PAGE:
The Philippines has begun sharing disaster risk information with its private sector in an effort to encourage fellow member states in the Association of Southeast Asian Nations (ASEAN) to build a region-wide database on disaster risk management and climate control.
By establishing a shared database, the Philippines hopes to mitigate the effects of climate change and ensure better coordination and risk management in the face of calamities.
The country’s finance ministers and central bank governors proposed the initiative after a recent joint meeting of ASEAN member-states in Singapore, which underscored the importance of cooperation in strengthening resilience to natural disasters.
“Within the existing capacity constraints, we are building databases and constantly improving on the quality and amount of data available to identify vulnerabilities and manage risks,” said Finance Secretary Carlos Dominguez III.
“This is a continuing effort,” he added. “Down the road, we are encouraging our partners in the ASEAN to participate in building a region-wide database for disaster risk management and possibly institutional structures that will enable timely cooperation in the face of calamities.”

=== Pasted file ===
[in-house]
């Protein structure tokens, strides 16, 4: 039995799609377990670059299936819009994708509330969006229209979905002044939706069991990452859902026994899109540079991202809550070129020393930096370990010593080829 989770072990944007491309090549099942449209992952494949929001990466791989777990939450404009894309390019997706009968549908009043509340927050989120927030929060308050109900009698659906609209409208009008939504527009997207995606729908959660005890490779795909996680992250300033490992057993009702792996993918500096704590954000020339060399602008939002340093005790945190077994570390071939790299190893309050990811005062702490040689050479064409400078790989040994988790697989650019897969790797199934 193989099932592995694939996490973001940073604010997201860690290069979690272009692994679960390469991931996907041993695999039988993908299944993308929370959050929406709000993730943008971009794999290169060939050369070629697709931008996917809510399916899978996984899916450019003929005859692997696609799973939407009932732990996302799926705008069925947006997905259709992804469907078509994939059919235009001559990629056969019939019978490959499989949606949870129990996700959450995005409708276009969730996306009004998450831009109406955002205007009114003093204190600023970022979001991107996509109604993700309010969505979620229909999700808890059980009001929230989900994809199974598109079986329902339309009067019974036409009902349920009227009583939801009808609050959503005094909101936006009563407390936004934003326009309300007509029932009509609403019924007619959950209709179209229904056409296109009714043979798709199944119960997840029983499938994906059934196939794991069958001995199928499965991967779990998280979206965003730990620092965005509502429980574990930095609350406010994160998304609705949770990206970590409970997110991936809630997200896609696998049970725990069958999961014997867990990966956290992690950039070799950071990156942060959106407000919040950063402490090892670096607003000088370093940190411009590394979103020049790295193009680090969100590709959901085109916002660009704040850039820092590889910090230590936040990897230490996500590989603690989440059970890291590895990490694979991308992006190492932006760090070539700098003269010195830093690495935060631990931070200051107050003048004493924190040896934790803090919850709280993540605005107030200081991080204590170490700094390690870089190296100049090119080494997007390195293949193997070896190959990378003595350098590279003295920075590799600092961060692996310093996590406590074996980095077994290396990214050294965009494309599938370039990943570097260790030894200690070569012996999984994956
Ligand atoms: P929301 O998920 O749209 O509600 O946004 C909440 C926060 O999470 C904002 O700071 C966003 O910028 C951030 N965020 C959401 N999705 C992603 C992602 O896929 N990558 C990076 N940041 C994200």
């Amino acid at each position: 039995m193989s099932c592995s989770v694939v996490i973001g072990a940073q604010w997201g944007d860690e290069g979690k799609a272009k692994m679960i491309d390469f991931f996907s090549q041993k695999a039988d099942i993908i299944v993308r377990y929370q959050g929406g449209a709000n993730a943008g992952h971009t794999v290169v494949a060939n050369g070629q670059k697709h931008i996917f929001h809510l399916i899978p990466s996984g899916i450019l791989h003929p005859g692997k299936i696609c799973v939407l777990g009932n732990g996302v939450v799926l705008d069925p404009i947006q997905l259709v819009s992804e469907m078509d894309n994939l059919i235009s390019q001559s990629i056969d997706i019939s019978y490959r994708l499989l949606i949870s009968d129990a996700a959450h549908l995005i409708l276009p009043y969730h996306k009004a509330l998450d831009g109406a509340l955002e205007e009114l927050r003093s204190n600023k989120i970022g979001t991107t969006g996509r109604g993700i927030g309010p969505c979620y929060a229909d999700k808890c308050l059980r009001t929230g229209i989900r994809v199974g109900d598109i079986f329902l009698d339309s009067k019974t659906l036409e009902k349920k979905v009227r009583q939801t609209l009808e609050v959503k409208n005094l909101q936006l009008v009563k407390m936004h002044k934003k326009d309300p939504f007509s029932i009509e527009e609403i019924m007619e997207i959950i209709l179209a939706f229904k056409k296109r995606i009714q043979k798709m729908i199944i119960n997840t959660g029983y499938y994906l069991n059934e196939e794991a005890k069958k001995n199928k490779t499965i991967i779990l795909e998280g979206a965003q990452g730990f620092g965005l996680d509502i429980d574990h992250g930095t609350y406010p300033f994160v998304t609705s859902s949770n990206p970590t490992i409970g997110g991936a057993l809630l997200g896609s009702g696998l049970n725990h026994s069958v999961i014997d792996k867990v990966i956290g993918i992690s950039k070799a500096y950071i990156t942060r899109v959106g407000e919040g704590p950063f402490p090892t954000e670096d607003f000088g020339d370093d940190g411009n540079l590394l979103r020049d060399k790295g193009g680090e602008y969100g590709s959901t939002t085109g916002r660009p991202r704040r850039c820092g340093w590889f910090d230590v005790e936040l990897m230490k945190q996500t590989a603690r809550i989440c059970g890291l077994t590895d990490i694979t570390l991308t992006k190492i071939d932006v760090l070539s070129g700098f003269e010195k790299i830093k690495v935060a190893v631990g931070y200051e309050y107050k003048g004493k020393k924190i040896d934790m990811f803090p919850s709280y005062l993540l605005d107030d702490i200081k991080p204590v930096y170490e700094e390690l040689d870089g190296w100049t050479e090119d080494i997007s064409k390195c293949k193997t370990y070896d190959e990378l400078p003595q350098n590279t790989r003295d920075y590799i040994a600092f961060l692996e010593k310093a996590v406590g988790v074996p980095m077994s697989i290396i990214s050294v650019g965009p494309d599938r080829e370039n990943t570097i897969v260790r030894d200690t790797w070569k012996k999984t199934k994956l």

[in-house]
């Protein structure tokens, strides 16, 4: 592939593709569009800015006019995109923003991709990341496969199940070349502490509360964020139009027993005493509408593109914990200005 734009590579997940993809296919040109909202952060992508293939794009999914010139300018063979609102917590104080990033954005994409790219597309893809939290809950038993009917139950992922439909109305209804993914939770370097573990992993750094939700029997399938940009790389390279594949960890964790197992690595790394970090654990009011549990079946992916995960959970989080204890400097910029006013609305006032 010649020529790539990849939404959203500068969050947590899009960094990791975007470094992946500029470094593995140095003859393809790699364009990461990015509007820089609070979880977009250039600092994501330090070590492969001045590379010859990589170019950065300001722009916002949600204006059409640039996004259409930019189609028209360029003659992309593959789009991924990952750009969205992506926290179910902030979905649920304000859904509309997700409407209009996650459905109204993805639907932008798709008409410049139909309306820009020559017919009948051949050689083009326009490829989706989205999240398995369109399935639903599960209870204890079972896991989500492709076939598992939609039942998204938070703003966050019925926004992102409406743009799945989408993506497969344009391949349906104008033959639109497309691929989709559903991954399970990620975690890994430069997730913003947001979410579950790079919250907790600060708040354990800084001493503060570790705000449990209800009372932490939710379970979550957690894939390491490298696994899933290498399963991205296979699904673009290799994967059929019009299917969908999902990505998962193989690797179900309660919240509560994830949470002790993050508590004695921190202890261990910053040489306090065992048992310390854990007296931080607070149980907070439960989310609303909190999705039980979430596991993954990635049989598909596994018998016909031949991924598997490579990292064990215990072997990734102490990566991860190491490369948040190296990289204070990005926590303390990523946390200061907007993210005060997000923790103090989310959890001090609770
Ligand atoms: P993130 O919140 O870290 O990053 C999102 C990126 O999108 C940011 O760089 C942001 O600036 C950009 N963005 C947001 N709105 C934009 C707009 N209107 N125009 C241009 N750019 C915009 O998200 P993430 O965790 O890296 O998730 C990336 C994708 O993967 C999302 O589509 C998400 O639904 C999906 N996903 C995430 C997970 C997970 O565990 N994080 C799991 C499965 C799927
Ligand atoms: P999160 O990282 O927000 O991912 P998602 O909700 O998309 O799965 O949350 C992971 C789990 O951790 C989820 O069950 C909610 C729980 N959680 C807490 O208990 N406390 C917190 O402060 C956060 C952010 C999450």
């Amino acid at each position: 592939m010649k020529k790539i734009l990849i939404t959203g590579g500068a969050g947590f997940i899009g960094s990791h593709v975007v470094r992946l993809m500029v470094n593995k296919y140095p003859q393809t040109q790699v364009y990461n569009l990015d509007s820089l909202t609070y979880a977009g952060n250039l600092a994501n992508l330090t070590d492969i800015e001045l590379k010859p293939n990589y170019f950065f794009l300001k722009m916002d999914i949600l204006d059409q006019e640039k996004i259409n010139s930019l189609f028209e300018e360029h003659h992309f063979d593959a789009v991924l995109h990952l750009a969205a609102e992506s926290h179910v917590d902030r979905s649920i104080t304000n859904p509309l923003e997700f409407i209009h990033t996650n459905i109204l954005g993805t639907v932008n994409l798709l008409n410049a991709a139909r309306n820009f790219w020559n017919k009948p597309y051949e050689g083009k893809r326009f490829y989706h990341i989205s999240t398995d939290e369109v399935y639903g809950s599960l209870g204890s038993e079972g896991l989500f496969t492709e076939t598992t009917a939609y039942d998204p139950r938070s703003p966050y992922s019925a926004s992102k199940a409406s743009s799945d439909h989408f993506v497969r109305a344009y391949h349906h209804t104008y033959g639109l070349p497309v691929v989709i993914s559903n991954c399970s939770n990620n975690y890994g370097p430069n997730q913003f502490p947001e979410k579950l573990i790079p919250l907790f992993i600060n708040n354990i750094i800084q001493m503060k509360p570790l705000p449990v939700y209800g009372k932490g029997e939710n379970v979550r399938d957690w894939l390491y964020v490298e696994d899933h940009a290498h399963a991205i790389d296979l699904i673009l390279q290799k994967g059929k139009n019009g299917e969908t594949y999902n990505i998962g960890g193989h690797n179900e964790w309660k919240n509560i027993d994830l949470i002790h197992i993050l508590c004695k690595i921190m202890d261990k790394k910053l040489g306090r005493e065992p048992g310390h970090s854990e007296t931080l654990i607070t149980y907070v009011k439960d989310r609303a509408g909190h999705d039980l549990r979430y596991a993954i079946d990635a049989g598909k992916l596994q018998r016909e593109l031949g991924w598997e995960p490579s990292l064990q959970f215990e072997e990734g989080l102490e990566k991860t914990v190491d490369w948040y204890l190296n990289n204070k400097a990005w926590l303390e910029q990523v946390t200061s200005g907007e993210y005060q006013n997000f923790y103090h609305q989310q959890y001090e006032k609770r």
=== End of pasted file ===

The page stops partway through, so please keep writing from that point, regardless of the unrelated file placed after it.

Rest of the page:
Additionally, the Philippines is now pushing for legislation that will institutionalise disaster risk financing strategies like reinsurance and government-sponsored risk pools, with pilot studies for a parametric insurance scheme to cover the country’s most vulnerable communities already underway.
Dominguez stressed that the Philippine government would now be carrying out its disaster risk management with “a sense of urgency” to best safeguard communities against climate change and the damage wrought be erratic weather patterns.
He explained: “Typhoons, earthquakes and volcanic eruptions take a toll on our communities and on our economy. We are spending billions of pesos flood-proofing our most vulnerable areas in the face of more torrential rains. Building for a sustainable and resilient development is more than just an option for us. It is the only way to go.”
These initiatives build on the Philippines’ existing climate risk campaigns, such as the Green Jobs Act, which provides government incentives for the creation of environmentally-friendly jobs, such as those that preserve the quality of the environment or reduce pollution.
“Programs such as this one support the general effort to encourage our enterprises to adopt sustainable business practices,” Dominguez said. “When they comply with benchmarks set for sustainability, businesses qualify for insurable risks. Such incentives will go a long way towards building a more environmentally sensitive national economy.”